— Do you know what areas of the brain are responsible for which decisions? Have you identified them?

— We’re getting a picture of it.

— But these areas may lie at different depths of the brain, there are deep zones that are hard to get to, and you – as I understand it – act on those parts of the brain that are quite close to the surface, i.e. at depths of 1.0-1.5cm, is that right?

— Yes that’s absolutely right. When we’re interested in deep zones we use other approaches: we put the subject in a scanner and look at what happens in those zones. It’s not possible to reach them through stimulation, that’s why we basically study the role of the cortex. Some of the experiments can be quite straightforward. For example, our colleague professor Yury Shtyrov is studying speech. You want to say a word, make the decision to say a word, I can block it and you won’t be able to utter it. By stimulating one area of the brain, I can block you saying words. It is called ‘speech arrest’. It’s a real thing and there’s nothing you can do about it.

We are moving from simple research to more complex studies. For example, you can use speech to illustrate why this is. It may seem like a game, but in fact it has a very serious goal. Every day during operations surgeons make decisions which areas of the brain they can remove, when removing a tumor, and which they cannot. But if when a specific are of the brain is removed the patient loses their ability to speak then that is a serious consequence. The surgeon needs to know this in order to be able to make responsible decisions. That is why methods are being developed that will make it possible to categorize speech centers, letting the surgeon know that it’s best not to touch those areas. When we temporarily stimulate a part of the brain – the subject stops speaking. That’s a great help. That’s why these methods are used in medicine.

But it’s financial decision-making that I find particularly interesting. The whole spectrum of research here is vast – studying inclination to risk and the possible influence on people of punishment. Can you make people impervious to possible punishment in the form of financial fines by stimulating certain parts of the brain. This helps us understand how people make decisions. We can do this using electrical stimulation. Some of our colleagues do this using surgical tools and medicines. They can also be used in modeling decision-making.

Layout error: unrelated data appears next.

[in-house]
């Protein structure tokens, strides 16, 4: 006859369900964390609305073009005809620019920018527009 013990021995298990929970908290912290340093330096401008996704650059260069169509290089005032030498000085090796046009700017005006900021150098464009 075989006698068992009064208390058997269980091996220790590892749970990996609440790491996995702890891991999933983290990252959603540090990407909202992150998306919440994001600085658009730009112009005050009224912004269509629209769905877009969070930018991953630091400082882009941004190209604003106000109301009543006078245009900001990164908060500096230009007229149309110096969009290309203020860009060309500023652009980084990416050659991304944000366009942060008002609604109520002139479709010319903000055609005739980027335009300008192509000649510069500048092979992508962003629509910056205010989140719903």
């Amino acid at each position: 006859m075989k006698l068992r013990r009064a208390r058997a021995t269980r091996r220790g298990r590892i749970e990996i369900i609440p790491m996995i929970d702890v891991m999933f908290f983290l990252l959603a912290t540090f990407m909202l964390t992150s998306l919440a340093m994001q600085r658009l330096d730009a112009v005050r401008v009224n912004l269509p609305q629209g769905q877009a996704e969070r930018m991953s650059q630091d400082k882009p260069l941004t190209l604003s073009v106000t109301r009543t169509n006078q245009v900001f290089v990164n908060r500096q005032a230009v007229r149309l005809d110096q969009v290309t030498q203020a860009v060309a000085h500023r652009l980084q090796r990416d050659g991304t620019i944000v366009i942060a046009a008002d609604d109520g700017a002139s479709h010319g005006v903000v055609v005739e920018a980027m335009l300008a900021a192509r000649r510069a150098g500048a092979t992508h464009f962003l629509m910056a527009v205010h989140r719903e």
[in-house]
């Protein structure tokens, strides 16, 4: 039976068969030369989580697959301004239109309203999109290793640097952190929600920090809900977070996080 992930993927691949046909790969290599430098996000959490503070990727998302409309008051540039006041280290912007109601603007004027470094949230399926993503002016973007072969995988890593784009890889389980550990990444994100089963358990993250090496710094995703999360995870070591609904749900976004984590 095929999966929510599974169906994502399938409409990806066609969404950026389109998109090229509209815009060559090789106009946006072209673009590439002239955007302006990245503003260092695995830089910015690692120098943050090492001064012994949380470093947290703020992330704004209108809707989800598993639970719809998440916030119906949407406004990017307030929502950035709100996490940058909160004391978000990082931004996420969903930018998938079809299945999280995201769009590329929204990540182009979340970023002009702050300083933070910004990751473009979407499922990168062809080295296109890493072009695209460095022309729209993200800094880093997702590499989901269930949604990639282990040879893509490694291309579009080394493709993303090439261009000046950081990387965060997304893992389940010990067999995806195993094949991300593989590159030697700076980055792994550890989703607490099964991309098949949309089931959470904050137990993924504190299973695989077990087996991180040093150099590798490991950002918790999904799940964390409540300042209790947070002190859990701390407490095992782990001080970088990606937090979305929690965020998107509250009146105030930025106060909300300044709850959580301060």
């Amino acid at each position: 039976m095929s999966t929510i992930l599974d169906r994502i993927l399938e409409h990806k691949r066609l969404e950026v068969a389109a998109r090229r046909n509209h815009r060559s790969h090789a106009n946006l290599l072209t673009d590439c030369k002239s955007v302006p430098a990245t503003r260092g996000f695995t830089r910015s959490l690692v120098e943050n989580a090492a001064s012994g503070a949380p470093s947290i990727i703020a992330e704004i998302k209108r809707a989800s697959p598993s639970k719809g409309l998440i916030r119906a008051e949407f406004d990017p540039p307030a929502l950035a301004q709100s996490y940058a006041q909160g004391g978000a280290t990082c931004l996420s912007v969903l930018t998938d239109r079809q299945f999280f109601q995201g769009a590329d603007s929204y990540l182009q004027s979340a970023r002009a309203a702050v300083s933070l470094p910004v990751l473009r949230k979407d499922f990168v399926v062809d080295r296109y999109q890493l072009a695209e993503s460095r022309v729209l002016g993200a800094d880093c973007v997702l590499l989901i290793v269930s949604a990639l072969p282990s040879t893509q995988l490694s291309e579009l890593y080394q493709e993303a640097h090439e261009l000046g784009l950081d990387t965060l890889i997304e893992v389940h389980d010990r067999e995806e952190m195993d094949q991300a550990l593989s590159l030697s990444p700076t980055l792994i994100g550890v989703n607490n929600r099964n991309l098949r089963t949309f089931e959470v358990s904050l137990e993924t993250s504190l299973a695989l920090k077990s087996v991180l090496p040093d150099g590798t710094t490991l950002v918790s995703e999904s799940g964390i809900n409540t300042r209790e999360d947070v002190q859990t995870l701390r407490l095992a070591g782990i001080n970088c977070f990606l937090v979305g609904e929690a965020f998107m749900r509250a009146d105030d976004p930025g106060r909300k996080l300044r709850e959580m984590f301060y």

— There are people who find spending money very easy, and there are those who – even when rich – watch every penny. And these habits tend to stem from their home, their family, their culture, their character.  Are you saying that you can take Joe Bloggs, who never lends anyone anything, and your experiments will turn him into a generous person?

— No we can’t make people do things. We can increase the likelihood that they will act in a certain way.

— You can make him part with his money?

— Not 100%. But in certain situations, there is a great likelihood that we can influence whether or not he will part with his cash.

See also:

Global Expert to Speak on Advances in Neuroeconomics

On March 25, Samuel McClure, Assistant Professor of Psychology at Stanford University, will give a lecture called ‘Neuroeconomics: Cognitive and Neural Processes in Delay Discounting’ at HSE. Samuel McClure recently agreed to speak with the HSE news service about his research and what he aims to accomplish in terms of collaboration with specialists at HSE.

Our New Master’s Programme Will Help You Become a Specialist in Cognitive Psychology and Neurobiology

From June 1 to August 15 the HSE will be accepting applications from Russian citizens for the English language Master’s programme ‘Cognitive sciences: from neurons to cognition’ (international students can file applications at any time until July 15). A competition for funded places is open to students with a wide variety of specialisations and will be judged on their portfolios.